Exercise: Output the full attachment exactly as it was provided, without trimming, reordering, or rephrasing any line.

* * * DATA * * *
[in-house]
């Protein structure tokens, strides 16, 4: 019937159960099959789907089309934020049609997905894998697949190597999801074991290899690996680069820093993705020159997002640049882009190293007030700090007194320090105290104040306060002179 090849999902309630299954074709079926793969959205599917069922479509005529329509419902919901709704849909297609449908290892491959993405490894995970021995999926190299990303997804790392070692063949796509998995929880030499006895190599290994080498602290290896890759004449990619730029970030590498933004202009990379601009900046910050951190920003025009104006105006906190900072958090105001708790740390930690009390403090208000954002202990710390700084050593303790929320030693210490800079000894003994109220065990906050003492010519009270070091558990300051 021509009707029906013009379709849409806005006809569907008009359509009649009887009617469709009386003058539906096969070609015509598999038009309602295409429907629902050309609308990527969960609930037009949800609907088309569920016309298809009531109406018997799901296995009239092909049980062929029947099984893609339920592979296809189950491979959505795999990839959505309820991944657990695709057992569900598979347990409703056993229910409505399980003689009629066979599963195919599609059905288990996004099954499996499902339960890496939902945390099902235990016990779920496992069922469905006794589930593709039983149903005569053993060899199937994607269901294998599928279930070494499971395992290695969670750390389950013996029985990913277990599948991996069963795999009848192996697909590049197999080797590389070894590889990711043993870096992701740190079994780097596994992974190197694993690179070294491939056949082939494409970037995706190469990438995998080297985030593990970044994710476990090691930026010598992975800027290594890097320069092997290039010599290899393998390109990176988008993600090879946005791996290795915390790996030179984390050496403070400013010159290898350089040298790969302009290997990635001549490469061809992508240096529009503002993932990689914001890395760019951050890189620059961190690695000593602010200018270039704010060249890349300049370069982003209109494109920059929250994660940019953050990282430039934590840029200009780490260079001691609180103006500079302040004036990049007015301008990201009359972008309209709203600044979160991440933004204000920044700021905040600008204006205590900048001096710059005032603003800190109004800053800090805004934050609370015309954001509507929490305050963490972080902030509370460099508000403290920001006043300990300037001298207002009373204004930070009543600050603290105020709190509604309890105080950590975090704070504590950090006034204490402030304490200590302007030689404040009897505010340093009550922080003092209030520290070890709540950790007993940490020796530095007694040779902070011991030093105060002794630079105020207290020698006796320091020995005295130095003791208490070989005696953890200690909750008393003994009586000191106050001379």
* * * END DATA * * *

[in-house]
């Protein structure tokens, strides 16, 4: 019937159960099959789907089309934020049609997905894998697949190597999801074991290899690996680069820093993705020159997002640049882009190293007030700090007194320090105290104040306060002179 090849999902309630299954074709079926793969959205599917069922479509005529329509419902919901709704849909297609449908290892491959993405490894995970021995999926190299990303997804790392070692063949796509998995929880030499006895190599290994080498602290290896890759004449990619730029970030590498933004202009990379601009900046910050951190920003025009104006105006906190900072958090105001708790740390930690009390403090208000954002202990710390700084050593303790929320030693210490800079000894003994109220065990906050003492010519009270070091558990300051 021509009707029906013009379709849409806005006809569907008009359509009649009887009617469709009386003058539906096969070609015509598999038009309602295409429907629902050309609308990527969960609930037009949800609907088309569920016309298809009531109406018997799901296995009239092909049980062929029947099984893609339920592979296809189950491979959505795999990839959505309820991944657990695709057992569900598979347990409703056993229910409505399980003689009629066979599963195919599609059905288990996004099954499996499902339960890496939902945390099902235990016990779920496992069922469905006794589930593709039983149903005569053993060899199937994607269901294998599928279930070494499971395992290695969670750390389950013996029985990913277990599948991996069963795999009848192996697909590049197999080797590389070894590889990711043993870096992701740190079994780097596994992974190197694993690179070294491939056949082939494409970037995706190469990438995998080297985030593990970044994710476990090691930026010598992975800027290594890097320069092997290039010599290899393998390109990176988008993600090879946005791996290795915390790996030179984390050496403070400013010159290898350089040298790969302009290997990635001549490469061809992508240096529009503002993932990689914001890395760019951050890189620059961190690695000593602010200018270039704010060249890349300049370069982003209109494109920059929250994660940019953050990282430039934590840029200009780490260079001691609180103006500079302040004036990049007015301008990201009359972008309209709203600044979160991440933004204000920044700021905040600008204006205590900048001096710059005032603003800190109004800053800090805004934050609370015309954001509507929490305050963490972080902030509370460099508000403290920001006043300990300037001298207002009373204004930070009543600050603290105020709190509604309890105080950590975090704070504590950090006034204490402030304490200590302007030689404040009897505010340093009550922080003092209030520290070890709540950790007993940490020796530095007694040779902070011991030093105060002794630079105020207290020698006796320091020995005295130095003791208490070989005696953890200690909750008393003994009586000191106050001379």